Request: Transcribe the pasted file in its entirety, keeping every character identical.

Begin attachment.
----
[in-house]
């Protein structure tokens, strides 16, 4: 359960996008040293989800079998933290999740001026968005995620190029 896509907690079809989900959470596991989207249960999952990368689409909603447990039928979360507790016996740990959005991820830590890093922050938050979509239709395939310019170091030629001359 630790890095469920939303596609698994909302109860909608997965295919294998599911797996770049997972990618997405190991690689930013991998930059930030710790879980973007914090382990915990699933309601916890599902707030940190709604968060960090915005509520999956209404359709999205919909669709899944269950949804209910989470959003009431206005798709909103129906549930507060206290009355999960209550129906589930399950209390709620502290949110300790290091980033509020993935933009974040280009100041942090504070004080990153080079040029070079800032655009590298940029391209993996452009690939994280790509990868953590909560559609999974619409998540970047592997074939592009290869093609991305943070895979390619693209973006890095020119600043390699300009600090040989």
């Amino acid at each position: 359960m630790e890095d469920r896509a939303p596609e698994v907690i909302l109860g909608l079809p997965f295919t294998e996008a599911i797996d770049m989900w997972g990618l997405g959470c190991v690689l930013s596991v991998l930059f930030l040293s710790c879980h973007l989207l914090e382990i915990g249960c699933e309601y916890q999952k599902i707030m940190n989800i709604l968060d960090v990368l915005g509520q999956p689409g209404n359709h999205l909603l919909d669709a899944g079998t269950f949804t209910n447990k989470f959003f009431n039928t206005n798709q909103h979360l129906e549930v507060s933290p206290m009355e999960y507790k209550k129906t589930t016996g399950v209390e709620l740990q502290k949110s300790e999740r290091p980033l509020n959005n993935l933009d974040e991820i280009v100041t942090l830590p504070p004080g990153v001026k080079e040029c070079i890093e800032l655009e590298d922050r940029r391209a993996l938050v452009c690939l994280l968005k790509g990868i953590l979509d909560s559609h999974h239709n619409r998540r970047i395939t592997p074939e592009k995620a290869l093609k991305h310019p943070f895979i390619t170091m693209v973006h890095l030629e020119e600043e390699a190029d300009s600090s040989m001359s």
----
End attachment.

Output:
[in-house]
């Protein structure tokens, strides 16, 4: 359960996008040293989800079998933290999740001026968005995620190029 896509907690079809989900959470596991989207249960999952990368689409909603447990039928979360507790016996740990959005991820830590890093922050938050979509239709395939310019170091030629001359 630790890095469920939303596609698994909302109860909608997965295919294998599911797996770049997972990618997405190991690689930013991998930059930030710790879980973007914090382990915990699933309601916890599902707030940190709604968060960090915005509520999956209404359709999205919909669709899944269950949804209910989470959003009431206005798709909103129906549930507060206290009355999960209550129906589930399950209390709620502290949110300790290091980033509020993935933009974040280009100041942090504070004080990153080079040029070079800032655009590298940029391209993996452009690939994280790509990868953590909560559609999974619409998540970047592997074939592009290869093609991305943070895979390619693209973006890095020119600043390699300009600090040989």
């Amino acid at each position: 359960m630790e890095d469920r896509a939303p596609e698994v907690i909302l109860g909608l079809p997965f295919t294998e996008a599911i797996d770049m989900w997972g990618l997405g959470c190991v690689l930013s596991v991998l930059f930030l040293s710790c879980h973007l989207l914090e382990i915990g249960c699933e309601y916890q999952k599902i707030m940190n989800i709604l968060d960090v990368l915005g509520q999956p689409g209404n359709h999205l909603l919909d669709a899944g079998t269950f949804t209910n447990k989470f959003f009431n039928t206005n798709q909103h979360l129906e549930v507060s933290p206290m009355e999960y507790k209550k129906t589930t016996g399950v209390e709620l740990q502290k949110s300790e999740r290091p980033l509020n959005n993935l933009d974040e991820i280009v100041t942090l830590p504070p004080g990153v001026k080079e040029c070079i890093e800032l655009e590298d922050r940029r391209a993996l938050v452009c690939l994280l968005k790509g990868i953590l979509d909560s559609h999974h239709n619409r998540r970047i395939t592997p074939e592009k995620a290869l093609k991305h310019p943070f895979i390619t170091m693209v973006h890095l030629e020119e600043e390699a190029d300009s600090s040989m001359s």